These reports were grossly misleading. At levels of environmental exposure, PCBs have not been shown to cause cancer or any other disease in humans. The "study," which was based on a sample of only ten fish, was condemned by genuine experts at a variety of institutions, including the Harvard School of Public Health, the U.S. Food and Drug Administration, and the highly respected American Council on Science and Health. Unfortunately, the criticisms came only after EWG's report had generated national media coverage, and received little attention from the media.

On its website, the EWG makes no pretense about its possessing scientific credentials or expertise, and its president once admitted to a journalist that there was not a single physician or scientist on its staff.
They just don't care if they are wrong

Can Lawyers Deliver Babies?

A sad state of affairs
Not only are obstetricians closing their practices, but the specialty is no longer the draw it once was. Of the 128 students graduating from the University of Maryland Medical School in 2003, none chose obstetrics. And though the previous three generations of Kearney's family have delivered babies, his son plans to specialize in orthopedics.
And people say tort reform has nothing to do with this?

Didn't Know there were any Doubters?

I thought everyone was for it?
In the longer term, a sea area of 150,000 square kilometers ... could provide enough power to satisfy all of Europe's electricity demand,' an EWEA statement said. He gave no timeframe.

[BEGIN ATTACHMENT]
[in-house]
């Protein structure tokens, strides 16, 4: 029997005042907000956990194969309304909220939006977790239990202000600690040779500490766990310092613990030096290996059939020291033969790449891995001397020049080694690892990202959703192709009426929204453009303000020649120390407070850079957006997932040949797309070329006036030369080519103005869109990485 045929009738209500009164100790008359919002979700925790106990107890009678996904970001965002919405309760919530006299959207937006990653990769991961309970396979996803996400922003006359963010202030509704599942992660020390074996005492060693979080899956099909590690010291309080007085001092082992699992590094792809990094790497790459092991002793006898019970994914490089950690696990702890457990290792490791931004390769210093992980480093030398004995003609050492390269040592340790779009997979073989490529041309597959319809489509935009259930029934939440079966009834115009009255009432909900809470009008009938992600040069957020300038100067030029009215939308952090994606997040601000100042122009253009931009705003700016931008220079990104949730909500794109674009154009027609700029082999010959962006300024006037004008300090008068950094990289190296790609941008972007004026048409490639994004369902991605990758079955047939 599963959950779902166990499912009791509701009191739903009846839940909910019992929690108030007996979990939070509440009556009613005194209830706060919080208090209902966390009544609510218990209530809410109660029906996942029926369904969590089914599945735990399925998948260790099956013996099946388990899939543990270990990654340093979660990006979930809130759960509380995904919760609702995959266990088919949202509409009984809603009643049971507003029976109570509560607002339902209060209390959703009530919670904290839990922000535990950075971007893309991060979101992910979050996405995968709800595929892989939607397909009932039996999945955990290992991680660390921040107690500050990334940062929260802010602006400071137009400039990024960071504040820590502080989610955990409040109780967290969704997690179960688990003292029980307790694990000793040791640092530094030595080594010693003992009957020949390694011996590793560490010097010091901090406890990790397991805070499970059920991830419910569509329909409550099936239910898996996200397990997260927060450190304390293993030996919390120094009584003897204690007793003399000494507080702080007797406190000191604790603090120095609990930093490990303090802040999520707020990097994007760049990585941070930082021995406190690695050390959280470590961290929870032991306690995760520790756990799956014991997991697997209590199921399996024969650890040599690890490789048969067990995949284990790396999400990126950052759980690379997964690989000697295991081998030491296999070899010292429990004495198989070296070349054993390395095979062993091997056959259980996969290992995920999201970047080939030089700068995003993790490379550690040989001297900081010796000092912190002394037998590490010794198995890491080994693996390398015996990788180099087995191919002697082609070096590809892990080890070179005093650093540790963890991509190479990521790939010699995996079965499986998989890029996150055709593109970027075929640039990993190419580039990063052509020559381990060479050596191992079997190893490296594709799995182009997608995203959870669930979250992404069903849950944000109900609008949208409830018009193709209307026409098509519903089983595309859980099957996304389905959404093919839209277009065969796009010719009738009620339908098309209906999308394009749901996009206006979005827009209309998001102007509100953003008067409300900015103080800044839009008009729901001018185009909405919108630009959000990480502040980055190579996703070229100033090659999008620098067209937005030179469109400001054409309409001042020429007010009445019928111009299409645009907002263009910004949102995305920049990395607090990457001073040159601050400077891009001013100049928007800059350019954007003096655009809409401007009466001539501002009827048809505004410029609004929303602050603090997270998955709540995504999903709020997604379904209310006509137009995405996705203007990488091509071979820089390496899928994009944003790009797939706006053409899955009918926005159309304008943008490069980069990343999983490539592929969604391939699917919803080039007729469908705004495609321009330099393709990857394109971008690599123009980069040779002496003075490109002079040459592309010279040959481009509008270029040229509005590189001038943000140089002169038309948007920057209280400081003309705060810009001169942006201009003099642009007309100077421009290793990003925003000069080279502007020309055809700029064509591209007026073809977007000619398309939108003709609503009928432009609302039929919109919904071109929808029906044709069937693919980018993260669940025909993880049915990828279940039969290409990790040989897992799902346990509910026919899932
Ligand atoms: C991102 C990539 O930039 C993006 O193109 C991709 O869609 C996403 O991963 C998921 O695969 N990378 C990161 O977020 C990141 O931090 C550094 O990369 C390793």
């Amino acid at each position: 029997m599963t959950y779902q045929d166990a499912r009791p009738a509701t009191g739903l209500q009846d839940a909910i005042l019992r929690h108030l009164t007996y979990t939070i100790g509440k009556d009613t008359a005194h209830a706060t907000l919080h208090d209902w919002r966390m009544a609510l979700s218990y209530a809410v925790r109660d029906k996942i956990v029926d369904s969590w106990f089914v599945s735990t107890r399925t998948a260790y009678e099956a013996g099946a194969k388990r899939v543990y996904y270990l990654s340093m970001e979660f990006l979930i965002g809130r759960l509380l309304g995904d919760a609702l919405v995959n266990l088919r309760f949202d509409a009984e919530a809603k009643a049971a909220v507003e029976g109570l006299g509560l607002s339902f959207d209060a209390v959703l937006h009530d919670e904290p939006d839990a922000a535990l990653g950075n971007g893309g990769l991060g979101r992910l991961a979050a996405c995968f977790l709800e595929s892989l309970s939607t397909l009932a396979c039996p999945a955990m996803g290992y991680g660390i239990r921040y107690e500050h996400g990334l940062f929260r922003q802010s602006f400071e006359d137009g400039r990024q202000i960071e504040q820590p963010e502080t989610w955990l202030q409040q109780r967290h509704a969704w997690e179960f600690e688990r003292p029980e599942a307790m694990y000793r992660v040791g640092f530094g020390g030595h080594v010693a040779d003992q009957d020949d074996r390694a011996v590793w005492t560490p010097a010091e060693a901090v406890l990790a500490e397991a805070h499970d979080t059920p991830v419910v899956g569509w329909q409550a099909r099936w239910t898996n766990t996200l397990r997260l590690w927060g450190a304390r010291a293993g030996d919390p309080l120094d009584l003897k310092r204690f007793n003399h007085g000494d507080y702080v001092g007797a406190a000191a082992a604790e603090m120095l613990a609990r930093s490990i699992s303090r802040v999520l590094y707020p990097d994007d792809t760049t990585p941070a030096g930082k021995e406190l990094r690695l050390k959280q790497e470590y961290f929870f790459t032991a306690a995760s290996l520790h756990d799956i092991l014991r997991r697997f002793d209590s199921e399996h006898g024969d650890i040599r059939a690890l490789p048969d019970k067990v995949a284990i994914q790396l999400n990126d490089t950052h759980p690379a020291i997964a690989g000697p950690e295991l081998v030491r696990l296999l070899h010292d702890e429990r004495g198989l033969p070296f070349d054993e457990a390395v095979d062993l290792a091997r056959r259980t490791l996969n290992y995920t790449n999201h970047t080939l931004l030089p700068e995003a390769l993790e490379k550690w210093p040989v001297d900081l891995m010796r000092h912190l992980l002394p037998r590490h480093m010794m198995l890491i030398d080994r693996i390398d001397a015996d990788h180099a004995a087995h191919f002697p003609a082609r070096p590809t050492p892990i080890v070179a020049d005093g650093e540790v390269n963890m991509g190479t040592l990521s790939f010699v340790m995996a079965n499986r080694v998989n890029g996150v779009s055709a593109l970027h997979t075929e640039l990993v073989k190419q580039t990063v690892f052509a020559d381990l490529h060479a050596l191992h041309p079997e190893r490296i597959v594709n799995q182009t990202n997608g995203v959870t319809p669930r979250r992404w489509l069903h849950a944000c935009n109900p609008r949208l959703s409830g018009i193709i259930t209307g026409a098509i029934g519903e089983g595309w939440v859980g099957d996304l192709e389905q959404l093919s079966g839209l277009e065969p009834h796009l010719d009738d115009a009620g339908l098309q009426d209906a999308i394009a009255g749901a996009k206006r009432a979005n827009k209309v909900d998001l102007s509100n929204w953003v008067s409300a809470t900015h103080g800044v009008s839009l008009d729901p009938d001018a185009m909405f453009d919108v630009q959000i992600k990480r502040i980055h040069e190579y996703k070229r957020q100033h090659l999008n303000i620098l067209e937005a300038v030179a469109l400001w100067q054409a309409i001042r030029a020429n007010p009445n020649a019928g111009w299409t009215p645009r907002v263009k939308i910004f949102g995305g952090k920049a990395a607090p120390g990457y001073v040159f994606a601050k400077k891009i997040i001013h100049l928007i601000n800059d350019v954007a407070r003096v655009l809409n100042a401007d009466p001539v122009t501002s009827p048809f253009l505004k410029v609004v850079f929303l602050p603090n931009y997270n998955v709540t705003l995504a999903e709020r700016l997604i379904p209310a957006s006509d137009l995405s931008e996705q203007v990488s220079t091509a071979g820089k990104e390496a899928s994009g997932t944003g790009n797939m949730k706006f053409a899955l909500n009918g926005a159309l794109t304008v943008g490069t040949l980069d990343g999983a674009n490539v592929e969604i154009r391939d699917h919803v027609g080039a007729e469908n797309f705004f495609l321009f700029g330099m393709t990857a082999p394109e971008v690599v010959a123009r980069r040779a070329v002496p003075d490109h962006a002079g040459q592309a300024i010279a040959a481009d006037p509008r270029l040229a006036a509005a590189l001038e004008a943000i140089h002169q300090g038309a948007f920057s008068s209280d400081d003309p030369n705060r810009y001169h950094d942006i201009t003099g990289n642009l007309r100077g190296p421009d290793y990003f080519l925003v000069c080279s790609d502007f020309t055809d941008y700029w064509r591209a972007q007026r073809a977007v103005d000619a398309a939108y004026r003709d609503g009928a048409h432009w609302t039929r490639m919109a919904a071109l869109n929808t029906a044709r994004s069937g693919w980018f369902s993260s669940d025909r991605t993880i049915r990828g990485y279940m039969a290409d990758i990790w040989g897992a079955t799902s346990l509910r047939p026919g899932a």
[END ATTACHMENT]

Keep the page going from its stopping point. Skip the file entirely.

But Rowena Langston of the Royal Society for the Protection of Birds -- which says global warming must be stopped -- said development was being pushed ahead with scant reference to the impact on the local environment and in particular bird life.

Until there is more robust information, we are not going to overstep our conservation brief and say a project should go ahead regardless,' she told the meeting.

But renewabale energy specialist Bryony Worthington of pressure group Friends of the Earth (news - web sites) countered that the climate crisis was now so grave that birds had to take second place to saving the planet.

The bottom line is that climate change is happening, endangering us all. It is extremely scary,' she told Reuters.

What's scary is people who are for an idea when it is fringe, cost-prohibitive science fiction and then turn against the same idea when it becomes mainstream and commerically viable.

Calling Adam Smtih

Marginal Revolution has this great Health Care Free Market story:

Laser eye surgery has the highest patient satisfaction ratings of any surgery, it has been performed more than 3 million times in the past decade, it is new, it is high-tech, it has gotten better over time and... laser eye surgery has fallen in price. In 1998 the average price of laser eye surgery was about $2200 per eye. Today the average price is $1350, that's a decline of 38 percent in nominal terms and slightly more than that after taking into account inflation.

Why the price decline in this market and not others? Could it have something to do with the fact that laser eye surgery is not covered by insurance, not covered by Medicaid or Medicare, and not heavily regulated? Laser eye surgery is one of the few health procedures sold in a free market with price advertising, competition and consumer driven purchases. I'm seeing things more clearly already.
God Forbid we should try that elsewhere...